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Curious how fast stage 1 flips over.

180 degrees is a lot of turning.

At a rate of 5 deg/s, it would take 36 seconds to flip. This seems very long for the maneuver.

A more modest duration of 10 s would mean a turning rate of 18 deg/s. This seems very fast for the maneuver.

Maybe somewhere in between?

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  • $\begingroup$ The flip for the boostback? It has varied widely from launch to launch, and doesn't seem particularly constant in speed (being started with thrusters and completed using main engine thrust). It's also not exactly 180 degrees, and that also varies mission to mission. $\endgroup$ – Christopher James Huff Jan 16 at 4:32
  • $\begingroup$ Thanks, @ChristopherJamesHuff. Do you have a number for how long it might take? I'm just looking for a ballpark figure at this point. Just a number that has happened in any launch would be fine. $\endgroup$ – user36480 Jan 16 at 5:02
  • $\begingroup$ In order to better be able to answer this question, it would be good if you could document the extensive research you have done, what the results of that research were, why it didn't satisfactorily answer your question, which parts of the answers you did and did not understand, what you tried to understand the parts you didn't understand, and why that failed. That way, you prevent answerers wasting time repeating things you already know, or repeating things that you already found but didn't understand. It would also help optimizing the research of the answerers if they knew what didn'tT work. $\endgroup$ – Jörg W Mittag Jan 16 at 13:28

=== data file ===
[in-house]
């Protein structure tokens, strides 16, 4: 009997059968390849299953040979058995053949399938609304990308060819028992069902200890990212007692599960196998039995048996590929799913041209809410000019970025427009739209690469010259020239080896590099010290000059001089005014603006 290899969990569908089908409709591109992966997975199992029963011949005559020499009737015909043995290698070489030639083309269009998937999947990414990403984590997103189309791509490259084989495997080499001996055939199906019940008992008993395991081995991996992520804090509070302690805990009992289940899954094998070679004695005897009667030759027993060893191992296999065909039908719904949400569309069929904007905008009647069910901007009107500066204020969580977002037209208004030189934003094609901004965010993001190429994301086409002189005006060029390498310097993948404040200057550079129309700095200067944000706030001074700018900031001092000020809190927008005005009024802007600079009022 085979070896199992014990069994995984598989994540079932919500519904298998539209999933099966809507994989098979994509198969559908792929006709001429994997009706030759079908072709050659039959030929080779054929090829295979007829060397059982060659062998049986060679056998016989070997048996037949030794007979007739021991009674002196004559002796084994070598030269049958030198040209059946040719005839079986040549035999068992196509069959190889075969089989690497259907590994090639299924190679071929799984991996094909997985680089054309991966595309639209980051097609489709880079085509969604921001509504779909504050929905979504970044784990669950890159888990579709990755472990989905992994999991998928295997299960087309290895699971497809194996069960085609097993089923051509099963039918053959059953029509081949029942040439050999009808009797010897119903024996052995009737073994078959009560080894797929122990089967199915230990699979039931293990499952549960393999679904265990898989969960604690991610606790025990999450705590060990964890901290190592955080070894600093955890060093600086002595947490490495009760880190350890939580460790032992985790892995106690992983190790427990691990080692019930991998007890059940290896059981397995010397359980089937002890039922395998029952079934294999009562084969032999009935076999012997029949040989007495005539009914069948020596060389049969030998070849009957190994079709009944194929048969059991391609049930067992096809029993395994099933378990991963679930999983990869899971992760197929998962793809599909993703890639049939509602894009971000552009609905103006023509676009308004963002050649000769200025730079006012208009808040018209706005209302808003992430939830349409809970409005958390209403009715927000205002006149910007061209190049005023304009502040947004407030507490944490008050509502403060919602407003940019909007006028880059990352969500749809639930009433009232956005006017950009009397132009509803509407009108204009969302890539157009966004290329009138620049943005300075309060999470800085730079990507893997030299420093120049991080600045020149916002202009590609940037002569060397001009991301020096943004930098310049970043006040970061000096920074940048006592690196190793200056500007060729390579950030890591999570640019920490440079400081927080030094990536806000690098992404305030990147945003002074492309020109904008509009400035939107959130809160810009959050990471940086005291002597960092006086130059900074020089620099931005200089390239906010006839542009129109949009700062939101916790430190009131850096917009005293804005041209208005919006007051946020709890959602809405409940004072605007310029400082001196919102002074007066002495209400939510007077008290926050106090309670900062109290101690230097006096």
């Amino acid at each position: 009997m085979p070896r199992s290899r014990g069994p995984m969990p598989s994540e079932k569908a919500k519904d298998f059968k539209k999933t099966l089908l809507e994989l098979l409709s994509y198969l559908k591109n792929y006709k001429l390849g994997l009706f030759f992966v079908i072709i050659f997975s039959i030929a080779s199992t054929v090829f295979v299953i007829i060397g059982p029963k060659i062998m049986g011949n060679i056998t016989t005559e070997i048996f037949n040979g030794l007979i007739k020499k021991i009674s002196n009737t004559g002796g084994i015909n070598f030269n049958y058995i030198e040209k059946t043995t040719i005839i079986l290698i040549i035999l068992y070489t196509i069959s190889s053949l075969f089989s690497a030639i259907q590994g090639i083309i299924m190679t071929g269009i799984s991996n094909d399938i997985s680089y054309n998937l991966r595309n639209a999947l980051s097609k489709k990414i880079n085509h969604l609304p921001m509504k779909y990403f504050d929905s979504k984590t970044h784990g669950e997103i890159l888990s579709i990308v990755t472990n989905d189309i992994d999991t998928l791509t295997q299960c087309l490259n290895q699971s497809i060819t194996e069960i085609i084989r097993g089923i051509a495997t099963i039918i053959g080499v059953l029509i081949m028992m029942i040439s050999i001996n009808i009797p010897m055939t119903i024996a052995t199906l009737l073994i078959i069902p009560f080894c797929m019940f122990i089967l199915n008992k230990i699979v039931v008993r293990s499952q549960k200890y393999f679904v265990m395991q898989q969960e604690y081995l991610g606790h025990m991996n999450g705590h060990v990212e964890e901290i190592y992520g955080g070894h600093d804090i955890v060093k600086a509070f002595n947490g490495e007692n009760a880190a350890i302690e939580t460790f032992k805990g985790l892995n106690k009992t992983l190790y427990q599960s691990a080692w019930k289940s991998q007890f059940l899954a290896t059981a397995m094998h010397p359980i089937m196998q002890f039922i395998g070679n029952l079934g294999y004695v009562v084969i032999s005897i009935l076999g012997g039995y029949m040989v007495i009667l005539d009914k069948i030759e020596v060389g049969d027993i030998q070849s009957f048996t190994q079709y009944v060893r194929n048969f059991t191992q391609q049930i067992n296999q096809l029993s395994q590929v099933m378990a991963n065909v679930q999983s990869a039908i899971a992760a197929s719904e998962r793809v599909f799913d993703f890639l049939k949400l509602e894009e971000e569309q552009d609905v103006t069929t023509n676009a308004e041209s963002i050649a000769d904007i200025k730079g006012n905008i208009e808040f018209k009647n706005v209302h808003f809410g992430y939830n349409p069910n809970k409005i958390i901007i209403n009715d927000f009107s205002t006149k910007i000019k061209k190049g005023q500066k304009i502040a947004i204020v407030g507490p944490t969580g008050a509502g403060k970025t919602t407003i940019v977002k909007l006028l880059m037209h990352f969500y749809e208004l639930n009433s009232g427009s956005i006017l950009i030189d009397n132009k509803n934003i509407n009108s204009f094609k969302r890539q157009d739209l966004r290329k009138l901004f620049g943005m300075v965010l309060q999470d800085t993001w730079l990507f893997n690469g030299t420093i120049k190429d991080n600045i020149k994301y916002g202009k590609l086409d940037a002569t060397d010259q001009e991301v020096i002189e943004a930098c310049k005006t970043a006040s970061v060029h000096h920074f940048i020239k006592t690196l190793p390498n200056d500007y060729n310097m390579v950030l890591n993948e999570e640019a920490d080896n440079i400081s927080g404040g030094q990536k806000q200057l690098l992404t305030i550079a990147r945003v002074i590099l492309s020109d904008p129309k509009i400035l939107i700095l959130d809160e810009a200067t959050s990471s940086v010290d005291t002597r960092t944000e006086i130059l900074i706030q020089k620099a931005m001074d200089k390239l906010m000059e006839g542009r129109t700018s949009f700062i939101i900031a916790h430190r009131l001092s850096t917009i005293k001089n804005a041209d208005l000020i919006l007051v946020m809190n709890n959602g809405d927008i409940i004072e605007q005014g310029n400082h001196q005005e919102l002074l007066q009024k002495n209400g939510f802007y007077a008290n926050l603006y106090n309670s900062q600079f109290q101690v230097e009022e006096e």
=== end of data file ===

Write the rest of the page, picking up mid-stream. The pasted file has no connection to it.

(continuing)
• $\begingroup$ @JörgWMittag: You're free to ignore the question if you feel you're wasting your time. It's not compulsory for you to answer. My hope is to learn small things like the timing of a Falcon 9 boostback burn while I struggle with bigger challenges, like powered explicit guidance. If I had the luxury of time to do extensive research on every question I have, I wouldn't be picking your brains here. And is it not perfectly clear from my question what I don't know? That is all you have to answer and that is all you should answer, if you choose to answer. Or you can just ignore like a free person can. $\endgroup$ – user36480 Jan 16 at 19:37
  • $\begingroup$ Perhaps spacex.com has a page or two which archive the flight path of a returning StageOne? That should get you started. $\endgroup$ – Carl Witthoft Jan 18 at 14:48

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